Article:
TV Review: Boardwalk Empire 3.9, “The Milkmaid’s Lot”

Rating: Nucky’s grip on Atlantic City, business and even reality is slipping. Since the explosion last week’s episode that killed...

Chris Morgan

Contributor

Rating: ★★½☆☆

Nucky’s grip on Atlantic City, business and even reality is slipping. Since the explosion last week’s episode that killed off Billie Kent, Nucky has been having episodes in and out of consciousness that have been comparable to moments of Alzheimers, mistaking people for others and generally acting in ways that either intimidate, confuse or discomfort those around him. There are numerous examples throughout ‘The Milkmaid’s Lot’ of Enoch Thompson inadvertently making a fool of himself, including not realising who Eli was, confusing Chalky for one of his servants, mistaking Maragret for Mabel (I believe his first wife), and butchering Emily’s cake while screaming “HAPPY HAPPY HAPPY” in her face.

When he instructed Eli and Owen to summon Rothstein and all their allies, there were very understandable concerns from his brother and right-hand, but they fell on deaf ears. Fortunately Nucky manages to keep his composure during his address to the men he’d have enlist as his captains in an all out war against Joe Massaria and Gyp Rosetti, but it avails him no good. Rothstein speaks for the entire group when he wishes Nucky luck, but that’s all Nucky’s supposed allies are prepared to offer. From Rothstein in particular, this comes as a bizare reaction. As cautionary as he is, it’s hard to imagine him not recognizing the threat Gyp Rosetti presents – only last week did he attempt to have him assassinated. Gyp is not going to stop until both Nucky and Arnold are dead. For Arnold to fail to recognize that seems deeply out of character for New York’s most cautious gangster.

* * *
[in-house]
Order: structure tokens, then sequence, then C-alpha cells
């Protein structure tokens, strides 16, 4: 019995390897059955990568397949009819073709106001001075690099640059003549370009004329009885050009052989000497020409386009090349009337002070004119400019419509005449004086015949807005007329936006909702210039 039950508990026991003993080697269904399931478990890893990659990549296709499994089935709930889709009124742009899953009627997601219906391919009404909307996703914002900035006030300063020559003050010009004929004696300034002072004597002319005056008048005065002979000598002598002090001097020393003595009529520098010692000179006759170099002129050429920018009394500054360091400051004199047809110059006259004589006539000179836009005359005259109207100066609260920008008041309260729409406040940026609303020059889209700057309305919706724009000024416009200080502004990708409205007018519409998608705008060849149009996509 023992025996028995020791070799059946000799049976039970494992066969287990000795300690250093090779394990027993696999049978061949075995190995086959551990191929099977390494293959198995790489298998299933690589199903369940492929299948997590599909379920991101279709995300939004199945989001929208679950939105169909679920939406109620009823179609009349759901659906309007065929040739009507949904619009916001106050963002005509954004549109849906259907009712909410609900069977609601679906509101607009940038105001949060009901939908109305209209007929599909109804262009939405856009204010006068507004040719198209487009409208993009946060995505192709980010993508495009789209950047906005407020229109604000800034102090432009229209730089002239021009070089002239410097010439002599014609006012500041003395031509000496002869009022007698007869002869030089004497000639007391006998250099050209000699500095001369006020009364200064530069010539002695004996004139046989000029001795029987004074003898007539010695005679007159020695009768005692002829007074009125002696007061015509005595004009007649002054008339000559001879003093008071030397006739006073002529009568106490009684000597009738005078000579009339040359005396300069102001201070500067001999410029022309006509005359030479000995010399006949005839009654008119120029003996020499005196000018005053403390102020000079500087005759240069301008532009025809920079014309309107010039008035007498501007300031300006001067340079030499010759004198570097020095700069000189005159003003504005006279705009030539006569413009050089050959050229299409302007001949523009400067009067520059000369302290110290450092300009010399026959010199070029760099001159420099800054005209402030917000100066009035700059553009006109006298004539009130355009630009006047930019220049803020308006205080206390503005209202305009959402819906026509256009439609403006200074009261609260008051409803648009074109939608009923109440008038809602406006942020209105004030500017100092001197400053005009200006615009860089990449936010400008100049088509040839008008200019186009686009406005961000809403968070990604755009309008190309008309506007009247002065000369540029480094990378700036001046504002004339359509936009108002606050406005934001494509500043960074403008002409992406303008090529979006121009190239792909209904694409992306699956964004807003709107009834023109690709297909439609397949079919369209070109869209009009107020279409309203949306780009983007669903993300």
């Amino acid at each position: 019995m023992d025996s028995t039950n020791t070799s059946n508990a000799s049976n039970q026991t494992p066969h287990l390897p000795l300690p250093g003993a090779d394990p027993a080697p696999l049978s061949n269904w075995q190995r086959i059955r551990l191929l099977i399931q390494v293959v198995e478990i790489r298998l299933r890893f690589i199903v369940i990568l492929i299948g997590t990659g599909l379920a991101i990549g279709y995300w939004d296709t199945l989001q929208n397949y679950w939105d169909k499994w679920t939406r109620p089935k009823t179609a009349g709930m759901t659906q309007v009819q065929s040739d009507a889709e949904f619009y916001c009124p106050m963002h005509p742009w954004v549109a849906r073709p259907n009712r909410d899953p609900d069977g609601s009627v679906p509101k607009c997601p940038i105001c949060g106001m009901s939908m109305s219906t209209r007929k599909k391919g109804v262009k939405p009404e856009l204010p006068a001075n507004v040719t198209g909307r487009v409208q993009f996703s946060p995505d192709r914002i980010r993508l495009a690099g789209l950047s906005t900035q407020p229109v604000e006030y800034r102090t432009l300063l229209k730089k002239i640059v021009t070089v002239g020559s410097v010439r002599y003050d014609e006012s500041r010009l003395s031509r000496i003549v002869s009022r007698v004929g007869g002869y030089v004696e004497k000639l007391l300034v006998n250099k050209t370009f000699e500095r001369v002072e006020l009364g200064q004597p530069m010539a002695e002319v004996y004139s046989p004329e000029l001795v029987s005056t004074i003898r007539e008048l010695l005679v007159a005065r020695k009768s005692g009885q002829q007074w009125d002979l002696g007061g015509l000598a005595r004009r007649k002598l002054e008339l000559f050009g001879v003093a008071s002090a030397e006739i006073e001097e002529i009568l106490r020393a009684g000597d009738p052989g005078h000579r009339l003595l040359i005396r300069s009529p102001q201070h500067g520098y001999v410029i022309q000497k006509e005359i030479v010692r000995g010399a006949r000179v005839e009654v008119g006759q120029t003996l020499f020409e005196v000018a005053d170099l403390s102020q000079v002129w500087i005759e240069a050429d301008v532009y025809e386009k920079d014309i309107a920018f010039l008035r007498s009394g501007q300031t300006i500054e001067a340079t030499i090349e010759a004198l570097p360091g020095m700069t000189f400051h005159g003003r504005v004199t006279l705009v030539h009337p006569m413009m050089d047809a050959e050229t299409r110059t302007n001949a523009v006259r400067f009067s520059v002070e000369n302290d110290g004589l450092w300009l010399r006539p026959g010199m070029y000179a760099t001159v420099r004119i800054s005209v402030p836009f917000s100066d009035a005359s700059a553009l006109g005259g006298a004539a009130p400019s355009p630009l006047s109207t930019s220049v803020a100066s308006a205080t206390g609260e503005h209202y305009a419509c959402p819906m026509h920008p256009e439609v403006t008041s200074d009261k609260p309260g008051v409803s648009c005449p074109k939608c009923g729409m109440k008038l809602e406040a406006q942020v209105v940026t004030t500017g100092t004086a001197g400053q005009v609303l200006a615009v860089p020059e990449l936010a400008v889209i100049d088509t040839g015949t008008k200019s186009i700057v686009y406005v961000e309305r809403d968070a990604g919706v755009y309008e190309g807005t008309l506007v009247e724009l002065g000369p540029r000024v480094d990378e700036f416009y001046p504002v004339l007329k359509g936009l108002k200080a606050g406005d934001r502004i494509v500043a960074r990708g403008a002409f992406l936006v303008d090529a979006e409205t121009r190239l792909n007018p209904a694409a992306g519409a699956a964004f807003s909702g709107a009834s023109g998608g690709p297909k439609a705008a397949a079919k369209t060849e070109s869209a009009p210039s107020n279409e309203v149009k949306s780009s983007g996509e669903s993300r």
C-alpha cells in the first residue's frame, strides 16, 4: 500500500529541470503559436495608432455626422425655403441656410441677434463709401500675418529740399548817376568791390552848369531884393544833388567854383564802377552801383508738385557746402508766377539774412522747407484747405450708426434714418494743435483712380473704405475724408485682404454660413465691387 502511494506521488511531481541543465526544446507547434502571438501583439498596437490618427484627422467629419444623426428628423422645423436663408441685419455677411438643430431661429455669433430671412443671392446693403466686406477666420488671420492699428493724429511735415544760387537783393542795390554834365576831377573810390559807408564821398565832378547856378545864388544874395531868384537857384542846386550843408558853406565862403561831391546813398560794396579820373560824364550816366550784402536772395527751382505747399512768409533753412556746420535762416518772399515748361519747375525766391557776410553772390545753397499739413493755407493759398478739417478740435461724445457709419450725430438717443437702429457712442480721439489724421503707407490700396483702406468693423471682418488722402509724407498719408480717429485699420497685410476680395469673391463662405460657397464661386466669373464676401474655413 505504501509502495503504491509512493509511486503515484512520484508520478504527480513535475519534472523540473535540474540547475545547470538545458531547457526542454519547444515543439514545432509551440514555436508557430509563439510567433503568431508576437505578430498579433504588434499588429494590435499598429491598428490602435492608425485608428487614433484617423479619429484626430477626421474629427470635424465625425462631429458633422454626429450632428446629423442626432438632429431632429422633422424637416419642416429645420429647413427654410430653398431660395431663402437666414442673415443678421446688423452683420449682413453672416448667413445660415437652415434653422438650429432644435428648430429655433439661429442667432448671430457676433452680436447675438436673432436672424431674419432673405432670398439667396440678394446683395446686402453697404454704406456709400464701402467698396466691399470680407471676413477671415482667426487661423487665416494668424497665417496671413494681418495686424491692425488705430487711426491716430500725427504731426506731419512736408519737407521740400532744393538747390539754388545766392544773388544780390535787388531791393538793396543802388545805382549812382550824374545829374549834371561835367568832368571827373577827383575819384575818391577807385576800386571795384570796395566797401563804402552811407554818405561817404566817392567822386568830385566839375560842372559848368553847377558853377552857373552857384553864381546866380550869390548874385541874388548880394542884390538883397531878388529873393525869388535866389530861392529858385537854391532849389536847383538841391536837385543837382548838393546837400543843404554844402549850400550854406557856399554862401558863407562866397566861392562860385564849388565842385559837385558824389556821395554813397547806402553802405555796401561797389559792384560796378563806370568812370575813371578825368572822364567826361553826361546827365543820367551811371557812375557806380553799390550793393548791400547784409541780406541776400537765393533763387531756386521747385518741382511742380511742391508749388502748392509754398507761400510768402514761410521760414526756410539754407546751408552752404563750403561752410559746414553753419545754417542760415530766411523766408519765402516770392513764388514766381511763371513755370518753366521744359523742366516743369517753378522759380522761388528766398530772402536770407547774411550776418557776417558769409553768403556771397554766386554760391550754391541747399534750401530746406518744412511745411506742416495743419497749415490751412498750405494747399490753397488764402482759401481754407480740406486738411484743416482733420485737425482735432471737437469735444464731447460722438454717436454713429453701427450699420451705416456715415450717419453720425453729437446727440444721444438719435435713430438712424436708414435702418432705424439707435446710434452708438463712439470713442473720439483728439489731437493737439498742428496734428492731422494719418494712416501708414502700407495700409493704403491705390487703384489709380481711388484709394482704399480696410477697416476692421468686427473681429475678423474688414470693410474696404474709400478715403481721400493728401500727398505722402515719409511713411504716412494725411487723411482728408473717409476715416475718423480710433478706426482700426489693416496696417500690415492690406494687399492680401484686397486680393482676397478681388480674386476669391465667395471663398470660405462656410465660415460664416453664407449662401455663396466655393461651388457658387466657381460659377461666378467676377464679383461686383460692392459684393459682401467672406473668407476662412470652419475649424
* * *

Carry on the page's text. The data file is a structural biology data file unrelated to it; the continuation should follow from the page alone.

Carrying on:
In many ways, this leaves Nucky in a position of hopelessness, something that’s been building since the season began. Throughout, we’ve watched him become a feeble, petty boy striving to earn the affections of Billie rather than managing his business, often fleeing to New York in moments of emotional crisis rather than tackling events head on. Yet he’s also exuded qualities we’d never have seen from him a season previous – murdering Roland Schmidt, the season opener, getting into a fist fight with Billie’s friend, all these are actions of Nucky the Gangster rather than Nucky the Businessman. At this moment in time, Nucky’s last best hope is Esther Randolf’s case against Remus and a hope to bring down his conspirators. The only ally he has left, other than Randolf, is Chalky White. Expect to see more of Mr. White in the weeks to come.

With Margaret and Owen now making plans to leave, it seems just about everybody is deserting Nucky, not just in his business but also in his personal life. I have almost no faith in the notion of these two actually leaving Nucky, let alone Atlantic City. Owen has climbed far up the ladder with a secure foothold in the business, and while he’s currently dependant on Nucky as his employer, he’s earned enough experience to successfully strike out either on his own or as an enforcer for someone else. Margaret, though, has always put her children first, and I’ll be amazed if she breaks that trend now by abandoning her husband, the provider.

I’d love to believe the season will end with Nucky near destitute, Owen and Margaret fled, Rosetti standing as a near unrivaled power and Rothstein quietly hedging his bets, but I just can’t believe the writers would have the balls to pull that off. The predictable outcome for this season would be to have Nucky saved at the last minute by Randolf’s case with Remus and a bunch of other rivals indicted, with Rosetti assassinated (possibly by a Richard Harrow coming out of retirement), Nucky’s relationship with Rothstein back on solid ground, Owen killed off, van Alden working for Capone, and Margaret once again doing her best Carmella Soprano on tranquillizers impression. I really hope I’m taken by surprise, but it looks increasingly doubtful.

One last gripe. I don’t know if the writers are giving Richard Harrow a chance at a normal life, or if they’re building him up to one to rip it away and set him off on a chain of events that will lead him back to the way of the gun. Either way, please, please, please bring this diamond of a character back into the fray and out of domestic boredom. The man is a lion, not a house cat.